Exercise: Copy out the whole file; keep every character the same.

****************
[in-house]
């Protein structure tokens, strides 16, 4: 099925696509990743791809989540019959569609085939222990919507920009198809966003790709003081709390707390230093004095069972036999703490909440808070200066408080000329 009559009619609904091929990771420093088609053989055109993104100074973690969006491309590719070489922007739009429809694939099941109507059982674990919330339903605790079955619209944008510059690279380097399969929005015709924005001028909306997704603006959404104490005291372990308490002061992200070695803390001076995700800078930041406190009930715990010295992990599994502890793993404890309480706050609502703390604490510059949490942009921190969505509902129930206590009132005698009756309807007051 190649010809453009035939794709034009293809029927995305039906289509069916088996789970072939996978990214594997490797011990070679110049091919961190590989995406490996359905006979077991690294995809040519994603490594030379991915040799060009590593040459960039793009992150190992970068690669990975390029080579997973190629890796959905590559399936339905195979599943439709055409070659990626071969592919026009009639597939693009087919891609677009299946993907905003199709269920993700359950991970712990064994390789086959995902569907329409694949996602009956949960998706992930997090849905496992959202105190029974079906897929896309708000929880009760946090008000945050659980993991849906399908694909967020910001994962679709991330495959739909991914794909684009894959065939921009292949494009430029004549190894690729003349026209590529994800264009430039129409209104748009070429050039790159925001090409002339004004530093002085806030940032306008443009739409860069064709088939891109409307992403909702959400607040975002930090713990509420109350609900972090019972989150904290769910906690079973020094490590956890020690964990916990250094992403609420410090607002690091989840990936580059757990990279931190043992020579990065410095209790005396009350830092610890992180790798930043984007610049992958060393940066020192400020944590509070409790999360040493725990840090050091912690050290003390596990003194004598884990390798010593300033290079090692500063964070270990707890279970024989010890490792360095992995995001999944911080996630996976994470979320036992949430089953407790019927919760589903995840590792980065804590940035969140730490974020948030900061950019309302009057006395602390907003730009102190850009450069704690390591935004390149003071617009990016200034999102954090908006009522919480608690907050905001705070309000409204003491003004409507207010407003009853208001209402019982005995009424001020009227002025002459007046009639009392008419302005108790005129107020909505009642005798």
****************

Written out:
[in-house]
């Protein structure tokens, strides 16, 4: 099925696509990743791809989540019959569609085939222990919507920009198809966003790709003081709390707390230093004095069972036999703490909440808070200066408080000329 009559009619609904091929990771420093088609053989055109993104100074973690969006491309590719070489922007739009429809694939099941109507059982674990919330339903605790079955619209944008510059690279380097399969929005015709924005001028909306997704603006959404104490005291372990308490002061992200070695803390001076995700800078930041406190009930715990010295992990599994502890793993404890309480706050609502703390604490510059949490942009921190969505509902129930206590009132005698009756309807007051 190649010809453009035939794709034009293809029927995305039906289509069916088996789970072939996978990214594997490797011990070679110049091919961190590989995406490996359905006979077991690294995809040519994603490594030379991915040799060009590593040459960039793009992150190992970068690669990975390029080579997973190629890796959905590559399936339905195979599943439709055409070659990626071969592919026009009639597939693009087919891609677009299946993907905003199709269920993700359950991970712990064994390789086959995902569907329409694949996602009956949960998706992930997090849905496992959202105190029974079906897929896309708000929880009760946090008000945050659980993991849906399908694909967020910001994962679709991330495959739909991914794909684009894959065939921009292949494009430029004549190894690729003349026209590529994800264009430039129409209104748009070429050039790159925001090409002339004004530093002085806030940032306008443009739409860069064709088939891109409307992403909702959400607040975002930090713990509420109350609900972090019972989150904290769910906690079973020094490590956890020690964990916990250094992403609420410090607002690091989840990936580059757990990279931190043992020579990065410095209790005396009350830092610890992180790798930043984007610049992958060393940066020192400020944590509070409790999360040493725990840090050091912690050290003390596990003194004598884990390798010593300033290079090692500063964070270990707890279970024989010890490792360095992995995001999944911080996630996976994470979320036992949430089953407790019927919760589903995840590792980065804590940035969140730490974020948030900061950019309302009057006395602390907003730009102190850009450069704690390591935004390149003071617009990016200034999102954090908006009522919480608690907050905001705070309000409204003491003004409507207010407003009853208001209402019982005995009424001020009227002025002459007046009639009392008419302005108790005129107020909505009642005798």